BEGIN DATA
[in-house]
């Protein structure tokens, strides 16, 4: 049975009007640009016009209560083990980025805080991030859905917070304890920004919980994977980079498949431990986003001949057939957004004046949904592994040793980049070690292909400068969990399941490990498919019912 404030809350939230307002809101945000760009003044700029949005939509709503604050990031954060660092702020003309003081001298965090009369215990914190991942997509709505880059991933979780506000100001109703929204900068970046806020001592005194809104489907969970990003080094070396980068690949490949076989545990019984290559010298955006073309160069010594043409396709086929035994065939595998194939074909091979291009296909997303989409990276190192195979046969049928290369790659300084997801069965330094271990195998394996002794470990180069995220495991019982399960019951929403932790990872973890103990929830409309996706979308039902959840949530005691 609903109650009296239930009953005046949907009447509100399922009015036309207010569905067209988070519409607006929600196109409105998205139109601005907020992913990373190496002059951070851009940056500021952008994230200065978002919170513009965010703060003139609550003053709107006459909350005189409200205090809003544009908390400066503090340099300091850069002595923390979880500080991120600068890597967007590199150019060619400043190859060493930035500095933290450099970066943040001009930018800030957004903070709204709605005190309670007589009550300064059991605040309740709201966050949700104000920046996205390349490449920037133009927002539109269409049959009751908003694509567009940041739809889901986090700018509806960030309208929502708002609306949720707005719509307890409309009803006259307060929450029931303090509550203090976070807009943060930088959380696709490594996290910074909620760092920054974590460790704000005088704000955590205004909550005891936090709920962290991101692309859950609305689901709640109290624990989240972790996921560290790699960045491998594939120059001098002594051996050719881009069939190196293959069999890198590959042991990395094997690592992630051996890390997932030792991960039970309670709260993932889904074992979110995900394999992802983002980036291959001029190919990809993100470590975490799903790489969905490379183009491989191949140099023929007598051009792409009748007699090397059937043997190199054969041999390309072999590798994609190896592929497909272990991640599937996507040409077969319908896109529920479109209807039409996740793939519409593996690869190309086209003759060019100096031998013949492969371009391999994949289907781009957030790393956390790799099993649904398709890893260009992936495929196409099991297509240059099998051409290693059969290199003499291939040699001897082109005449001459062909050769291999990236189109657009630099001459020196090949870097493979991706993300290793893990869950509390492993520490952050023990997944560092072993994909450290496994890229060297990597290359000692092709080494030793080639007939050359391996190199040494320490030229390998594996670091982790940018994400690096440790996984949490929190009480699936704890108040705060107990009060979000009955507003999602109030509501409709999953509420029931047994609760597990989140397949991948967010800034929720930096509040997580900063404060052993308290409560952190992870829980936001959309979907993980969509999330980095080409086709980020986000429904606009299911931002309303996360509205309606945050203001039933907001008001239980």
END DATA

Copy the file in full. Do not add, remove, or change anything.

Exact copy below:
[in-house]
């Protein structure tokens, strides 16, 4: 049975009007640009016009209560083990980025805080991030859905917070304890920004919980994977980079498949431990986003001949057939957004004046949904592994040793980049070690292909400068969990399941490990498919019912 404030809350939230307002809101945000760009003044700029949005939509709503604050990031954060660092702020003309003081001298965090009369215990914190991942997509709505880059991933979780506000100001109703929204900068970046806020001592005194809104489907969970990003080094070396980068690949490949076989545990019984290559010298955006073309160069010594043409396709086929035994065939595998194939074909091979291009296909997303989409990276190192195979046969049928290369790659300084997801069965330094271990195998394996002794470990180069995220495991019982399960019951929403932790990872973890103990929830409309996706979308039902959840949530005691 609903109650009296239930009953005046949907009447509100399922009015036309207010569905067209988070519409607006929600196109409105998205139109601005907020992913990373190496002059951070851009940056500021952008994230200065978002919170513009965010703060003139609550003053709107006459909350005189409200205090809003544009908390400066503090340099300091850069002595923390979880500080991120600068890597967007590199150019060619400043190859060493930035500095933290450099970066943040001009930018800030957004903070709204709605005190309670007589009550300064059991605040309740709201966050949700104000920046996205390349490449920037133009927002539109269409049959009751908003694509567009940041739809889901986090700018509806960030309208929502708002609306949720707005719509307890409309009803006259307060929450029931303090509550203090976070807009943060930088959380696709490594996290910074909620760092920054974590460790704000005088704000955590205004909550005891936090709920962290991101692309859950609305689901709640109290624990989240972790996921560290790699960045491998594939120059001098002594051996050719881009069939190196293959069999890198590959042991990395094997690592992630051996890390997932030792991960039970309670709260993932889904074992979110995900394999992802983002980036291959001029190919990809993100470590975490799903790489969905490379183009491989191949140099023929007598051009792409009748007699090397059937043997190199054969041999390309072999590798994609190896592929497909272990991640599937996507040409077969319908896109529920479109209807039409996740793939519409593996690869190309086209003759060019100096031998013949492969371009391999994949289907781009957030790393956390790799099993649904398709890893260009992936495929196409099991297509240059099998051409290693059969290199003499291939040699001897082109005449001459062909050769291999990236189109657009630099001459020196090949870097493979991706993300290793893990869950509390492993520490952050023990997944560092072993994909450290496994890229060297990597290359000692092709080494030793080639007939050359391996190199040494320490030229390998594996670091982790940018994400690096440790996984949490929190009480699936704890108040705060107990009060979000009955507003999602109030509501409709999953509420029931047994609760597990989140397949991948967010800034929720930096509040997580900063404060052993308290409560952190992870829980936001959309979907993980969509999330980095080409086709980020986000429904606009299911931002309303996360509205309606945050203001039933907001008001239980």